The word consecrate means to:
- make or declare sacred; set apart
- make something an object of honor or veneration
- devote or dedicate to some purpose
If your lodge is struggling, the Brothers have become disinterested, the officers unmotivated, and the teaching of the meaning of Masonry overshadowed by the necessity of maintaining the prescribed organizational structure, with rules, regulations, edicts, and such, then it’s time for a Re-Consecration.
Here are some steps to begin your Re-Consecration:
D = Dialogue
Start with some conversation. Have dinner and afterward exchange thoughts on what would make your lodge worth attending. Gather as many ideas as possible. Avoid debating the ideas, listen and record what is said.
A = Agreement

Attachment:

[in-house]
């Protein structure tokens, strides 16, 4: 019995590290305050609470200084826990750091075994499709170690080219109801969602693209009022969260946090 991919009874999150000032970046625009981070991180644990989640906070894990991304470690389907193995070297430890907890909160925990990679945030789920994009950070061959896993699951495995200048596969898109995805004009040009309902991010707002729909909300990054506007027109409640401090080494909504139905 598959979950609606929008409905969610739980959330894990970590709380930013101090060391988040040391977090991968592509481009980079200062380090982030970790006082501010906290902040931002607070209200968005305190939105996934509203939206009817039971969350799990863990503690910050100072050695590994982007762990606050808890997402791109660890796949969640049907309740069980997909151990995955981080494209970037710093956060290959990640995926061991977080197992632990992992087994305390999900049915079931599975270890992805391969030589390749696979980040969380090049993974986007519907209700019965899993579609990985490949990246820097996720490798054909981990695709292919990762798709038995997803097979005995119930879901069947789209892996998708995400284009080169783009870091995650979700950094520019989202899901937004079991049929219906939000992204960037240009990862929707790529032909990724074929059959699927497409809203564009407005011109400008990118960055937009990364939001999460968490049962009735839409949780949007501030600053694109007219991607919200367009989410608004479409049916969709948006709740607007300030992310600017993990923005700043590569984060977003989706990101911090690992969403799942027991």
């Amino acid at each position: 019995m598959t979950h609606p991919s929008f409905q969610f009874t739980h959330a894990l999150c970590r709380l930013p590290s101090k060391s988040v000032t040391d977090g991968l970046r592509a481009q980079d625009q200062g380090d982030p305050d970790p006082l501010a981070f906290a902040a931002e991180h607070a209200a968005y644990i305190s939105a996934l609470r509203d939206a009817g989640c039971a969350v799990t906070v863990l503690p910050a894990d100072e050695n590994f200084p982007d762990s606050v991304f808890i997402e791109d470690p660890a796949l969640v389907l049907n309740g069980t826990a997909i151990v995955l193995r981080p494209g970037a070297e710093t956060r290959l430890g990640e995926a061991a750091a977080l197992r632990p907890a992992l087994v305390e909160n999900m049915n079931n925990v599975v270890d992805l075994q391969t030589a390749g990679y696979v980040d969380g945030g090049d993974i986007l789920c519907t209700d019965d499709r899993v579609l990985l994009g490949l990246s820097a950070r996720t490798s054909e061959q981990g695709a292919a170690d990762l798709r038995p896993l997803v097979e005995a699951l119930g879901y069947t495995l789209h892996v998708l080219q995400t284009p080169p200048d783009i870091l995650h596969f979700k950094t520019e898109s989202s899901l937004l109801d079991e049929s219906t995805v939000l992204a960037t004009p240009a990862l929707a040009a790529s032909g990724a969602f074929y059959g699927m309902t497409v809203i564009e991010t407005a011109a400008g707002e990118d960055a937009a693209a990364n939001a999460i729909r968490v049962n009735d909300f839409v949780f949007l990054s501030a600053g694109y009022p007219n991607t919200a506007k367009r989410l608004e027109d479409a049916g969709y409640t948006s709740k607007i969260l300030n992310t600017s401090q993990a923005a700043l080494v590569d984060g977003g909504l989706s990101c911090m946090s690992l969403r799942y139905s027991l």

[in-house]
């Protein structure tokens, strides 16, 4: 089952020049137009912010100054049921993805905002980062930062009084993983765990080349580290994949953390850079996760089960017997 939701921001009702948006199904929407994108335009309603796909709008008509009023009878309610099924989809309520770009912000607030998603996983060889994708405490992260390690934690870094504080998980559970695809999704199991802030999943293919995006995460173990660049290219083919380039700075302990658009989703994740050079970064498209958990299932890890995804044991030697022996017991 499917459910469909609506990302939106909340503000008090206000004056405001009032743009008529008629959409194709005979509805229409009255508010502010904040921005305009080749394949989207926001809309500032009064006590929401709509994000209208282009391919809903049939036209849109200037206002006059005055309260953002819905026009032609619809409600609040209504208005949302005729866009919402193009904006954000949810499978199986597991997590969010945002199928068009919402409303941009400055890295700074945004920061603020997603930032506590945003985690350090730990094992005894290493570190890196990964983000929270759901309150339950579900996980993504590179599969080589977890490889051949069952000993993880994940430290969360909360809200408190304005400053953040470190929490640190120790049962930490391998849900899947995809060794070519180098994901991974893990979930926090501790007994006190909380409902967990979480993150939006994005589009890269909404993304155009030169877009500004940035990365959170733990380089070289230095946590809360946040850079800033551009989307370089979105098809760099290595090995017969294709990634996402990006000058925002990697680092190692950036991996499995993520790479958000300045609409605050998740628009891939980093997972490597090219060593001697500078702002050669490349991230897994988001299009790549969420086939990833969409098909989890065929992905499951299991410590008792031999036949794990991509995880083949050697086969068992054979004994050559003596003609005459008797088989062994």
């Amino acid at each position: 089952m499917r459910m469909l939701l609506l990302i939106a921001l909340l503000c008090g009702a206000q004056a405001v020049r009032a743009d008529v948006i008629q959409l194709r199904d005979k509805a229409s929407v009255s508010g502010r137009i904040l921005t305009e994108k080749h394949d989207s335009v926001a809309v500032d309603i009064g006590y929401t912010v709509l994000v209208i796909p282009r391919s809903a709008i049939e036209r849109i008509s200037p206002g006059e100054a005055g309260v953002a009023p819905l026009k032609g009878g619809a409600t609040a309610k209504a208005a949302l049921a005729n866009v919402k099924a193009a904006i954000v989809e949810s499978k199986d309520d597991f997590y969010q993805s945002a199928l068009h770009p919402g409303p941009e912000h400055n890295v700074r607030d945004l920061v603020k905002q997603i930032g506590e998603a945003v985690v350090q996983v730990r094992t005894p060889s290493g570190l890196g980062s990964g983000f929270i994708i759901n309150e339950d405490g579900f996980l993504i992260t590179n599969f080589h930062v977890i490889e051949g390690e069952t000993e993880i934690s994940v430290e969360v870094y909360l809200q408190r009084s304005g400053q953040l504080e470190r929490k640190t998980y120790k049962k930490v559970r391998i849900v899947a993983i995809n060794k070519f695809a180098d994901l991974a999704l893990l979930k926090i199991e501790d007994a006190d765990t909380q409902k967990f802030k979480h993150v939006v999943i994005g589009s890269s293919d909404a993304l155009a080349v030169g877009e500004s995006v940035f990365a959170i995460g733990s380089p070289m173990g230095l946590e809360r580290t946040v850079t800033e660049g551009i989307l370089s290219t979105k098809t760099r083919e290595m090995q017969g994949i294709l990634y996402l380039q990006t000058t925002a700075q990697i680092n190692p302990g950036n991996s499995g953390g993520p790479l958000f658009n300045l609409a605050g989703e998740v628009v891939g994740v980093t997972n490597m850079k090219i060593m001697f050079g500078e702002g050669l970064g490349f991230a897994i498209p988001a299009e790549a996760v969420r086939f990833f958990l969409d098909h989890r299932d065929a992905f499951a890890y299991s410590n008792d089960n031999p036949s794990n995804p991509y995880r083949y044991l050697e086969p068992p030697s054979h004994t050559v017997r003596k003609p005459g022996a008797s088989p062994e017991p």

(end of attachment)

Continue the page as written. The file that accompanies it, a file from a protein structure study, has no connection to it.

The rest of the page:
Gather a smaller group, maybe just the officers and others who would like to see lodge improvement happen, to sift through the ideas and develop a plan to implement them.
R = Resolution
Hold another gathering of the all the lodge brothers and present the improvement plan developed by the smaller group. Avoid debate again, listen carefully, ask questions, revise your plan based on what you hear and come to a resolution of what is it your lodge will do, who will do it and when will we implement it.
After you have resolved to do what you agreed to do, this is the time to celebrate a new beginning. Hold a Re-Consecration Dinner to create excitement, start to build momentum, and demonstrate that this is a re-dedication to the practice of Masonry and to move your lodge forward.
E = Execution
Start doing what you agreed to do. Monitor your progress, make everyone accountable to ensure your plan is progressing.
After an event or one of the lodge’s goals is reached, start the process again: Dialogue, Agreement, Resolution, and Execution. Evaluate what went right, what went wrong, adjust your plan, get input, agree and resolve to continue and then execute.
Holding a re-consecration now may be the spark that reconnects Brothers, creates enthusiasm and moves your lodge to improve and thrive.
Here is a short video describing the DARE process.